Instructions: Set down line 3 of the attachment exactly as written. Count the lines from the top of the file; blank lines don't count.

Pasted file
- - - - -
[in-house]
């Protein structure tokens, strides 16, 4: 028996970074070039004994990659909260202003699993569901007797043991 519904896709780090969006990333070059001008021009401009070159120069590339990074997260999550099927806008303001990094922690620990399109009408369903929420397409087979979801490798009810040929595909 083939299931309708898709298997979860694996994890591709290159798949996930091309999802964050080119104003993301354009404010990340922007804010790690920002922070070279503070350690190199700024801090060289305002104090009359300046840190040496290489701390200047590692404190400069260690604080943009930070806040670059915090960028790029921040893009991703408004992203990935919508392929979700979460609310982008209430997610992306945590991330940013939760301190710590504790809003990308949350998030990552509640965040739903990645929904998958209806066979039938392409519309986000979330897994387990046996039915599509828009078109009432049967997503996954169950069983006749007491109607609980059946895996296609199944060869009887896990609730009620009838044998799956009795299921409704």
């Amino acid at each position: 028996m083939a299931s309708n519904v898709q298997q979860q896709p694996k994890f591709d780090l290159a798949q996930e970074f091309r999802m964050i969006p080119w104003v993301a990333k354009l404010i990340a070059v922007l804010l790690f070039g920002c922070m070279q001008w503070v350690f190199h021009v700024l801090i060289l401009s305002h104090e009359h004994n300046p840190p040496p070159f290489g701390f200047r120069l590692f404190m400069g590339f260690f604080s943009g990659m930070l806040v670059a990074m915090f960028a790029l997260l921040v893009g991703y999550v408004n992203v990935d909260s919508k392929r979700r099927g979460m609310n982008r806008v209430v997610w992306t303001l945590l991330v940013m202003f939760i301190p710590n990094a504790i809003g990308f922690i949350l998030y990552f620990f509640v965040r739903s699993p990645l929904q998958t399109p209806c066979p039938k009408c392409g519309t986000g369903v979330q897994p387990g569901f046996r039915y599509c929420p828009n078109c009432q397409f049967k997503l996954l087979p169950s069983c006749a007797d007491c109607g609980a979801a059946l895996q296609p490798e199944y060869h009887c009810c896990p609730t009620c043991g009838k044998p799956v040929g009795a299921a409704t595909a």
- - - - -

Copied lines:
């Amino acid at each position: 028996m083939a299931s309708n519904v898709q298997q979860q896709p694996k994890f591709d780090l290159a798949q996930e970074f091309r999802m964050i969006p080119w104003v993301a990333k354009l404010i990340a070059v922007l804010l790690f070039g920002c922070m070279q001008w503070v350690f190199h021009v700024l801090i060289l401009s305002h104090e009359h004994n300046p840190p040496p070159f290489g701390f200047r120069l590692f404190m400069g590339f260690f604080s943009g990659m930070l806040v670059a990074m915090f960028a790029l997260l921040v893009g991703y999550v408004n992203v990935d909260s919508k392929r979700r099927g979460m609310n982008r806008v209430v997610w992306t303001l945590l991330v940013m202003f939760i301190p710590n990094a504790i809003g990308f922690i949350l998030y990552f620990f509640v965040r739903s699993p990645l929904q998958t399109p209806c066979p039938k009408c392409g519309t986000g369903v979330q897994p387990g569901f046996r039915y599509c929420p828009n078109c009432q397409f049967k997503l996954l087979p169950s069983c006749a007797d007491c109607g609980a979801a059946l895996q296609p490798e199944y060869h009887c009810c896990p609730t009620c043991g009838k044998p799956v040929g009795a299921a409704t595909a």